“With the geographic proximity to key markets and access to a strong workforce, the Nashville region is an excellent location for our expansion.”
“The opening of our La Vergne Distribution Center creates a comprehensive network that delivers the agility, flexibility, and speed required to serve our customers in the most efficient manner and improve service levels,” says Mike Cost, Superior Communications’ COO.
Headquartered in California, the company currently operates three distribution centers in North America.
Ideal-Tridon Holidings sold to Snow-Phipps
Smyrna-based Ideal-Tridon Holdings Inc., has been acquired by the Snow Phipps Group.
Terms of the transaction were not disclosed. Ideal-Tridon had been owned by Industrial Growth Partners.
Ideal-Tridon is a leading global engineering solutions designer and manufacturer of stainless steel worm gear and specialty clamps and couplings for industrial, heavy duty, plumbing, irrigation, marine and automotive applications.
“Ideal-Tridon is a market leading platform with a long-tenured management team that has a demonstrated ability to provide premium products to both OEM and distribution customers,” says John Pless, partner at Snow Phipps.
“We look forward to leveraging the Company’s stellar reputation and dominant market position to continue building the business through an attractive pipeline of new business opportunities and highly strategic acquisitions.”
Snow Phipps will partner with the existing Ideal-Tridon management team led by CEO Michael Reese.
Snow Phipps’ Jay Twombly, operating partner, will join Ideal-Tridon as the non-executive chairman of the board.
“Snow Phipps is bringing highly relevant experience to our business, which we believe can support us in driving outsized growth going forward. We have a fantastic group of employees who are eager to begin this new partnership to take our business to the next level,” Reese says.
TennCare picks Edifecs for payment reform
TennCare has chosen Edifecs, Inc., a global health information technology solutions company, to support the agency’s payment reform and clinical quality initiatives.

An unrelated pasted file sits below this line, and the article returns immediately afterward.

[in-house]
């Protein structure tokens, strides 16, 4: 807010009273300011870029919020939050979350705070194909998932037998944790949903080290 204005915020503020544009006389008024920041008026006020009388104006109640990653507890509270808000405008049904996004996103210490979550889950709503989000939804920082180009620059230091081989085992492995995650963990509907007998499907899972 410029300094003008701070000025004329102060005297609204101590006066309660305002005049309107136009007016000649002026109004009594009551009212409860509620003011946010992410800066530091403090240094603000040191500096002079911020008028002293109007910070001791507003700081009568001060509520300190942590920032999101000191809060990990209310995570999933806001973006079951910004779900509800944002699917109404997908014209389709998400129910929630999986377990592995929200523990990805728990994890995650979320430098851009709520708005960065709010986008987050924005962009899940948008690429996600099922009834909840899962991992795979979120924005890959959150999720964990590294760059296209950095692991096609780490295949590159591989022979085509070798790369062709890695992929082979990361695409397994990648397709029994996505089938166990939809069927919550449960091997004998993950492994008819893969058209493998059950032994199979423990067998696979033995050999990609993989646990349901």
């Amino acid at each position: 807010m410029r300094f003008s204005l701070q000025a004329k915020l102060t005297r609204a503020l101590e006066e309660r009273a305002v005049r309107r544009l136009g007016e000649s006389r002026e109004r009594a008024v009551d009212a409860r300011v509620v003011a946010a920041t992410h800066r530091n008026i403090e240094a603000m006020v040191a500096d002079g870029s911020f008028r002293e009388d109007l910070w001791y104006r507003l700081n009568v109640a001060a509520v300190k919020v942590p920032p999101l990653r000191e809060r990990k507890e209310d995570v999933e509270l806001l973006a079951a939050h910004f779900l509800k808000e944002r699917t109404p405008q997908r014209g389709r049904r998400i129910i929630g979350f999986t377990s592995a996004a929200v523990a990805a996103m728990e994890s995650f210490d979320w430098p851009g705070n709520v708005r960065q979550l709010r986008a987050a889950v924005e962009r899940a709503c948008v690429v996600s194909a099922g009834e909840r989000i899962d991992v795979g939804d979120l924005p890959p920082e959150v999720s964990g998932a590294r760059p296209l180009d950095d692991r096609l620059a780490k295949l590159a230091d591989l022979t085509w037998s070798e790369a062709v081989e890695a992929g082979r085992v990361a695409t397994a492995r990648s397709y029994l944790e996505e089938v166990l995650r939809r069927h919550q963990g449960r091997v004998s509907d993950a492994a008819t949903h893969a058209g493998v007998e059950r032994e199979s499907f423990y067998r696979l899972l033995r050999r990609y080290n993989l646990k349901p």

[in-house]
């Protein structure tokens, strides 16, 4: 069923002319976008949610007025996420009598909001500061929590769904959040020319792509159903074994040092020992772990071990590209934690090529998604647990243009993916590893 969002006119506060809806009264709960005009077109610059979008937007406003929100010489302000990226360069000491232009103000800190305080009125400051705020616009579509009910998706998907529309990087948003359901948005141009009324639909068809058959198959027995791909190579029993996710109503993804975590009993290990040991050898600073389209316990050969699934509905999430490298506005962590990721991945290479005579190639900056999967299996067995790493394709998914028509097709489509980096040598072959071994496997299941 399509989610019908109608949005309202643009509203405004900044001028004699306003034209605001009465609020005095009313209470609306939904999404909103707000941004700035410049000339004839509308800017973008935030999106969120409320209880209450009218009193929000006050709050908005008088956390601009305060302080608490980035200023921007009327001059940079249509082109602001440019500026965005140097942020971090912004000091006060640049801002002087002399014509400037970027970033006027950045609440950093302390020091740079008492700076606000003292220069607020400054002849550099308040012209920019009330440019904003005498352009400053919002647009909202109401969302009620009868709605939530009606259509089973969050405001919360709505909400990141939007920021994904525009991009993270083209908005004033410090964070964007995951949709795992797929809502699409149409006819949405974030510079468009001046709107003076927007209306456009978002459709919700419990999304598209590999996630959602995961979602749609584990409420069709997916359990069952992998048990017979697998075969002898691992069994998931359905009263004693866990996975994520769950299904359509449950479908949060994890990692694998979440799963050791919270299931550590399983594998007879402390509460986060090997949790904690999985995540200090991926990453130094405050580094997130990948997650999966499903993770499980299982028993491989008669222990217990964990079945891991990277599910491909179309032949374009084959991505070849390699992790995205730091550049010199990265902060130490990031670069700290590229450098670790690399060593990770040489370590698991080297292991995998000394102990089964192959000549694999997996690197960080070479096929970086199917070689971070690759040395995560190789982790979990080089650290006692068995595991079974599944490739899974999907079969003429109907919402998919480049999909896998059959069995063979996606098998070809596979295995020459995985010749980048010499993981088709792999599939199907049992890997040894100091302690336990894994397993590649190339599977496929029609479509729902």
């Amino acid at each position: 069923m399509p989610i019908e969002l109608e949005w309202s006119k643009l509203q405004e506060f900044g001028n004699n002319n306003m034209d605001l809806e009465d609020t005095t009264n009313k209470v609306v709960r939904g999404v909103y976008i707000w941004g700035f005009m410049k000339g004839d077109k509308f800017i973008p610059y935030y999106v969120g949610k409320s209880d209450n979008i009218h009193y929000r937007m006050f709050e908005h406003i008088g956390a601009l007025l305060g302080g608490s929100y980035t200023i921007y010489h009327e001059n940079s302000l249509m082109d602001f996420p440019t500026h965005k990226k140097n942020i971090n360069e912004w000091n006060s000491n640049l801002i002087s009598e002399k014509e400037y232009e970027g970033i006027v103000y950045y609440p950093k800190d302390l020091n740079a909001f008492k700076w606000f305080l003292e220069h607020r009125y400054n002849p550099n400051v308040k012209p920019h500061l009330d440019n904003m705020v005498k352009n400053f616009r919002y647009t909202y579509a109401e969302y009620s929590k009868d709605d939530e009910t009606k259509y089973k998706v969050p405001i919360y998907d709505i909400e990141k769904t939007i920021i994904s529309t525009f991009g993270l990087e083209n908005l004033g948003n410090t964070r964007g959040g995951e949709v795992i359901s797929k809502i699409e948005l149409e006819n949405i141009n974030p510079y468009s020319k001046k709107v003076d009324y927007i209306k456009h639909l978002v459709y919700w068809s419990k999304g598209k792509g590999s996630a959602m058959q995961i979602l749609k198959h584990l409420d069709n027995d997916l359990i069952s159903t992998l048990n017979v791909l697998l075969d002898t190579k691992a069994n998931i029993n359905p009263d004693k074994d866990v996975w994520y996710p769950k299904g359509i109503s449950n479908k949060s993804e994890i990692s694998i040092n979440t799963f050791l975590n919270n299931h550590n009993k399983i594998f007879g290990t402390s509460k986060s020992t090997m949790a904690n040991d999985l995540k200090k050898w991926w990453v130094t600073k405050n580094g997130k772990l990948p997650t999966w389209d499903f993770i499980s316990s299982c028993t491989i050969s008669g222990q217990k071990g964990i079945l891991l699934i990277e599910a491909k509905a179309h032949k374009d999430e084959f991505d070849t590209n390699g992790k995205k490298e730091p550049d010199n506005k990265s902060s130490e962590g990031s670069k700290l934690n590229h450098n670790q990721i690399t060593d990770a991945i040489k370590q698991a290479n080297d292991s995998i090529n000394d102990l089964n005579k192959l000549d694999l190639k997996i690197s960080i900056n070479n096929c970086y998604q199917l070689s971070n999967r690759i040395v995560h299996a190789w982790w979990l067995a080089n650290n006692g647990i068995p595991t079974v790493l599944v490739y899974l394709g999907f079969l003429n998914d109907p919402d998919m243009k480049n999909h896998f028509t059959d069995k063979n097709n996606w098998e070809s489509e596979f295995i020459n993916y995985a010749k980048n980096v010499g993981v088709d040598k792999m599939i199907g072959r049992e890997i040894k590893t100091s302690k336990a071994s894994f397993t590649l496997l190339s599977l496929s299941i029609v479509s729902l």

“TennCare is a leader in the move to value-based payment models,’’ says Fred Guthrie, associate vice president of Edifecs. “They are laser-focused on their goal to see a significant benefit to health care outcomes, while cutting the cost for the people of Tennessee.’’
One of the longest standing Medicaid managed care programs, TennCare provides healthcare for approximately 1.5 million Tennesseans, covering approximately 20 percent of the state’s population, 50 percent of the state’s births, and 50 percent of the state’s children.
As part of a larger effort to change the way healthcare is paid for in Tennessee – away from paying for volume and toward paying for value – Edifecs has partnered with the state Medicaid agency to help align its payment model with the Centers for Medicare and Medicaid Services’ national payment reform initiatives.
Edifecs’ payment reform and value-based care solutions bring “scalability to TennCare’s initiatives by providing near-time quality calculations, ongoing visibility into performance, and the capability to apply non-claims based measurement data to performance goals.’’
Top features of the plan include:
-- Centralized and consolidated platform for all program quality data entry and submissions
-- Near real-time visibility of program metrics via role-specific dashboards, reports, and notifications
-- Flexible quality engine for calculation of program-specific customized clinical and outcomes based-measures
-- Ability to configure, group, monitor, and associate clinical quality values to all episodes in TennCare’s eight phase episode of care initiative
Vanderbilt Medical promotes diversity
The Vanderbilt School of Medicine is enhancing the diversity of its applicants.
The medical school is hosting four college sophomores this summer as part of its “short pipeline” program, designed to encourage underrepresented minorities and disadvantaged students to pursue a medical path.
The medical school established a formal agreement with Morehouse College and Spelman College in Atlanta, Fisk University, and Berea College in Kentucky, to provide opportunities for disadvantaged undergraduate students during summer, to prepare them to take the Medical College Admission Test (MCAT) and provide experience with research.
“We have a formal agreement in place that each of those students will come to Vanderbilt each summer for research and science enrichment and will be paired with medical students and faculty mentors who will be available for them not only when they are here, but when they are back at their home institutions to mentor them,” says program director Kimberly Vinson, M.D., assistant dean for Diversity Affairs.
“If they successfully participate and complete all program requirements each of the summers, maintain a certain GPA and receive a certain percentile score on the MCAT, they will automatically be admitted to VUSM after they graduate.”
The first cohort started this summer and met for a biology and chemistry enrichment class every morning for two hours. The remainder of their time is spent working with a mentor on a research project.